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    Dr Peter Rowe of Johns Hopkins is one of the leading experts. He was one of the authors of the original paper linking OI with CFS in 1995, and has studied and written about it extensively since. He's a pediatrician at Johns Hopkins Children's Center. He might be able to give you the name of another expert. http://www.hopkinschildrens.org/Peter-Rowe-MD.aspx
    CreativeCat and ahimsa like this.
  5. Marg

    Marg Senior Member

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    I am a patient of Dr. Klimas. She identified my OI before the tilt table test with my week's BP log. The tilt table confirmed it. No one esle ever had and I have made the rounds. No one ever suggested it only said my BP was borderline high.

    The protocol is to increase blood volume. I have the high BP kind. So, .02 beta blocker patch, an electrolyte drink with potassium and salt balanced and drink a lot of water.

    You can go to www.oiresource.com, there is a lot there. There are directions for a poor man's tilt table test...you can check it yourself. There is a lot of information there...just keep digging.
    ahimsa likes this.
  6. glenp

    glenp "and this too shall pass"

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    Dr Rowe

    From what I have read I like Dr. Rowe. He has a good webinaire that you can watch. I use him as a reference point with my GP. As per Dr. Rowe's information I use dextroamphetamine which helps me quite a bit. I also wear travel socks.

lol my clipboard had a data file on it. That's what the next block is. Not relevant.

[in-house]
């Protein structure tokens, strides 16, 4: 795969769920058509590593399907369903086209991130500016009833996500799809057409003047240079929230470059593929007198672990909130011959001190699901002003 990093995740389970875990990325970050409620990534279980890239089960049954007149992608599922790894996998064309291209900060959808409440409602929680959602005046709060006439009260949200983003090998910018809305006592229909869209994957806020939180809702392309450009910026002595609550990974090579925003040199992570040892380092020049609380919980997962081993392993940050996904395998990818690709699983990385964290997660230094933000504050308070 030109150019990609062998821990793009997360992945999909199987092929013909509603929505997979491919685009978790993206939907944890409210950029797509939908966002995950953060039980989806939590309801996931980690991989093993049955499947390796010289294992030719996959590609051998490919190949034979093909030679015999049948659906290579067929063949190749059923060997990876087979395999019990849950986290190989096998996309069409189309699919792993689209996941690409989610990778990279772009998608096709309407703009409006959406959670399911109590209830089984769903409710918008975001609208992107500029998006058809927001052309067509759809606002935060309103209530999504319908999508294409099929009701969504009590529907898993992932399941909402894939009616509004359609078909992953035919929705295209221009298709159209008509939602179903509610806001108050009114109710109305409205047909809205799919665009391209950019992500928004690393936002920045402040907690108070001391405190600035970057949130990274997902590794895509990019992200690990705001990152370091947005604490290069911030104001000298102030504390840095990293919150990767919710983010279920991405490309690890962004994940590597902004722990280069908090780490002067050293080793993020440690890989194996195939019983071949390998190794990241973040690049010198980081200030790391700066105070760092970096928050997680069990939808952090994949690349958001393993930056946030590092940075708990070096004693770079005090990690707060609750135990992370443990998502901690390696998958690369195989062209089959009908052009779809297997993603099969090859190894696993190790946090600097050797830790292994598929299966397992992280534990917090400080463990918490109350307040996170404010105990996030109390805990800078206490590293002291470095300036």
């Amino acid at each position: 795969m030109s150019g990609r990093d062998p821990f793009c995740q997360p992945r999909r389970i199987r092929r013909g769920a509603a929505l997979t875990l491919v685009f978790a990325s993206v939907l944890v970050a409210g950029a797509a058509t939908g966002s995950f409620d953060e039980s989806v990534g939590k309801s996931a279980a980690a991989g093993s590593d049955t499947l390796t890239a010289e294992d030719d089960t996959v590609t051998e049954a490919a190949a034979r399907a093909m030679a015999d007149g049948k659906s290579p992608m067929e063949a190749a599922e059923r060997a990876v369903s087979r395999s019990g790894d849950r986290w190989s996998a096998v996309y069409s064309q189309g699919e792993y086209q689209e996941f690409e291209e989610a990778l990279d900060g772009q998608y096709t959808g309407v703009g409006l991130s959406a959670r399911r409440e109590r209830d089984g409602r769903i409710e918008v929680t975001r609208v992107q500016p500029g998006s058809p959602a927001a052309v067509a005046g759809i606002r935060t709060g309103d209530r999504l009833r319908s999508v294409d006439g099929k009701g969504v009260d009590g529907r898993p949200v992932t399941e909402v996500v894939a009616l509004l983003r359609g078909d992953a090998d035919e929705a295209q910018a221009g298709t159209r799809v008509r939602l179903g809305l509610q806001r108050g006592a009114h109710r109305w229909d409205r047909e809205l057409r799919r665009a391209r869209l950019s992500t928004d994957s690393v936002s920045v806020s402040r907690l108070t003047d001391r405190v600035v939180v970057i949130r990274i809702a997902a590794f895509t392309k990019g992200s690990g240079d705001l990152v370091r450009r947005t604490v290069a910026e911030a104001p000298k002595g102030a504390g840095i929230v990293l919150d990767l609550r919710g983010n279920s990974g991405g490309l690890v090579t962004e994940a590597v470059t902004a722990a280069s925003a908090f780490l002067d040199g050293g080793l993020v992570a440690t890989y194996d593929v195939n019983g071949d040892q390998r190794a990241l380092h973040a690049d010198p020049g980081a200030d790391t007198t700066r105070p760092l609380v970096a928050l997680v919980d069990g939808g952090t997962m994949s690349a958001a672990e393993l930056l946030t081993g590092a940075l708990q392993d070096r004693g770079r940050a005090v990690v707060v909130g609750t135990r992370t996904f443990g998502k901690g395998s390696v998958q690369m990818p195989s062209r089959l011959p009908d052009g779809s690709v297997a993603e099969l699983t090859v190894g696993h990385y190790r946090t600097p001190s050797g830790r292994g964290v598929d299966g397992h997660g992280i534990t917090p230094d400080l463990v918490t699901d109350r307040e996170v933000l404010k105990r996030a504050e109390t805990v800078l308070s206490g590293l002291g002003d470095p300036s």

Cort had Dr Rowe's webinaire posted - you can view it here

    http://www.youtube.com/watch?v=5iF30TVLaRE


    glen
    ahimsa likes this.
  7. heapsreal

    heapsreal iherb 10% discount code OPA989,

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    Im only partially through the utube. I wonder if its alot more of a problem for most of us me/cfs people then we think. I have never really looked into that much as my blood pressure is generally good and is usually high when the dr takes it(white coat hypertension). But i do find sitting for long periods of time or standing, fatiguing and have the urge to lie down alot and within 10-15 min of lying down i feel better. I also get sweat attacks which i use to put down to some immune regulation and lately thought is was more to do with low adrenal hormones and my system trying to compensate for this by increasing noradrenaline etc. Also i think my brain fog is different to what it was like the first few years of cfs too.